Akmenkalns, J. 2018. Cultural continuity and change in the wake of ancient Nubian-Egyptian interactions. PhD thesis, University of California Santa Barbara.
Bonnet, C. 2014. Forty years research on Kerma cultures. In The Fourth Cataract and beyond, eds. J. Anderson and D. Welsby, 81-94. Leuven: Peeters.
Budka, J. 2020. Kerma presence at Ginis East: The 2020 season of the Munich University Attab to Ferka Survey Project. Sudan & Nubia 24: 57-71.
Edwards, D. ed. 2020. The Archaeological Survey of Sudanese Nubia, 1963-69. Oxford: Archaeopress.
Emberling, G. et al. 2014. Peripheral vision: Identity at the margins of the early Kingdom of Kush. In The Fourth Cataract and beyond, eds. J. Anderson and D. Welsby, 329-336. Leuven: Peeters.
Gratien, B 1986. Saï I. La Nécropole Kerma. Paris: CNRS.
Gratien, B. 1978. Les cultures Kerma: essai de classification. Villeneuve-d’Ascq: Publications de l’Université de Lille III.
Gratien, B. 2014. Kerma north of the Third Cataract. In The Fourth Cataract and beyond, eds. J. Anderson and D. Welsby, 95-101. Leuven: Peeters.
Herbst, G. and S. T. Smith. 2014. Pre-Kerma transition at the Nile Fourth Cataract: First assessments of a multi-component, stratified prehistoric settlement in the UCSB/ASU Salvage Concession. In The Fourth Cataract and beyond, eds. J. Anderson and D. Welsby, 311-320. Leuven: Peeters.
Minor, E. 2012. The Use of Egyptian and Egyptianizing Material Culture in Nubian Burials of the Classic Kerma Period. PhD thesis, University of California Berkeley.
Paner, H. 2014. Kerma Culture in the Fourth Cataract of the Nile. In The Fourth Cataract and beyond, eds. J. Anderson and D. Welsby, 53-80. Leuven: Peeters.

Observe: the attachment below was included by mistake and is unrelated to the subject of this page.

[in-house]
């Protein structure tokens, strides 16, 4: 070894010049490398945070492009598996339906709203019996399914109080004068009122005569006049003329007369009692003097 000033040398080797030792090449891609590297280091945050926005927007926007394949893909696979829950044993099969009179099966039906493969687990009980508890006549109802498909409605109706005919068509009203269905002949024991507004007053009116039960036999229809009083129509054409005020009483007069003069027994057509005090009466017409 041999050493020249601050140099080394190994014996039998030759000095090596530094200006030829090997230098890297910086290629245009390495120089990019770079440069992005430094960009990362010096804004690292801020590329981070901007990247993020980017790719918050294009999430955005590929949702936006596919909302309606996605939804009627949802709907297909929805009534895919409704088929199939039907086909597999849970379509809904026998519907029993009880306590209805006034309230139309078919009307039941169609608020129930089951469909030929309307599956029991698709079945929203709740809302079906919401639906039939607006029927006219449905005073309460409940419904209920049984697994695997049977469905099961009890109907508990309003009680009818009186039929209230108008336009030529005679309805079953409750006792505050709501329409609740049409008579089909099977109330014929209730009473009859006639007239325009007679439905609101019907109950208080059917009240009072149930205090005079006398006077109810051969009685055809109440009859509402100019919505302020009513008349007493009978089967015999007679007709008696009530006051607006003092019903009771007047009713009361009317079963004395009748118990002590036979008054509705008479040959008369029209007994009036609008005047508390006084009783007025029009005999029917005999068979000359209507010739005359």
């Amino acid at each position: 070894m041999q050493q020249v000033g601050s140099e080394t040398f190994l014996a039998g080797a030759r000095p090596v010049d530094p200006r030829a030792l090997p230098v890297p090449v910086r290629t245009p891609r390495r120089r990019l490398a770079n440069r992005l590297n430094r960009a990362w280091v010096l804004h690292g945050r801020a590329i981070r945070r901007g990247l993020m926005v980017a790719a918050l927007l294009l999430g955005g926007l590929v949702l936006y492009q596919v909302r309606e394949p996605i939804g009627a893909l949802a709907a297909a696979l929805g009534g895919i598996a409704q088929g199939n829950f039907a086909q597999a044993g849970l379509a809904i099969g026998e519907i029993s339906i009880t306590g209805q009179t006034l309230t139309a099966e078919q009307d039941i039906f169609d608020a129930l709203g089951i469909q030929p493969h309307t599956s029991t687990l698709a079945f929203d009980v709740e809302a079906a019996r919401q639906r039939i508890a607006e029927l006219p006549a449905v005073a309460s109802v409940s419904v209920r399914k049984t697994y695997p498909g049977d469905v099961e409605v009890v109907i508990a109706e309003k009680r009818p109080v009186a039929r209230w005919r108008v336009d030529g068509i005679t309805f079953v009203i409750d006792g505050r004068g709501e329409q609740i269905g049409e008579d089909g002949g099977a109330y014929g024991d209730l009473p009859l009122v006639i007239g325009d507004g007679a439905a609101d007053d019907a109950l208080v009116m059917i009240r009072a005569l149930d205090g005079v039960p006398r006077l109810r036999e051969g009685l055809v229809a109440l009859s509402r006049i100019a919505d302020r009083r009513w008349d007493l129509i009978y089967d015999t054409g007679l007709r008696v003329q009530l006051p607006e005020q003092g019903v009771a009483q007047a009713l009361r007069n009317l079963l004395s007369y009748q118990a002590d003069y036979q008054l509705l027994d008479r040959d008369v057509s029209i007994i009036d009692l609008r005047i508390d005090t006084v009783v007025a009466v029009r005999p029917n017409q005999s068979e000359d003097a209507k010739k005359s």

Vila, A. 1977. La prospection archeologique de la valee du Nil au sud de la cataracte de Dal 5. Paris: CNRS.
Walsh, C. 2020. Techniques for Egyptian eyes: Diplomacy and the transmission of cosmetic practices between Egypt and Kerma. Journal of Egyptian History 13: 295-332.
Wlodarska, M. 2014. Kerma burials in the Fourth Cataract region – Three seasons of excavations at Shemkhiya. In The Fourth Cataract and beyond, eds. J. Anderson and D. Welsby, 321-328. Leuven: Peeters.
My ERC project DiverseNile focuses on the Attab to Ferka region as a peripheral zone in the neighbourhood of Amara West and Sai Island. However, I do not apply the problematic core-periphery concept for our case study of the Bronze Age, but I have introduced the contact space biography approach.
They review the relations between ancient capital centres in Africa and their peripheries, using Aksum and Great Zimbabwe as case studies. They include a very good introduction about the history of research from central-place theory and world-system theory to network theories and stress that „archaeological research on centre–periphery relations has largely focused on the structure of integrated, regional economic systems“ (Sulas and Pikirayi 2020, 67). Like DiverseNile, they advocate to take the dynamics of interactions into account, the fluidity of what is considered “centre” and what “periphery”.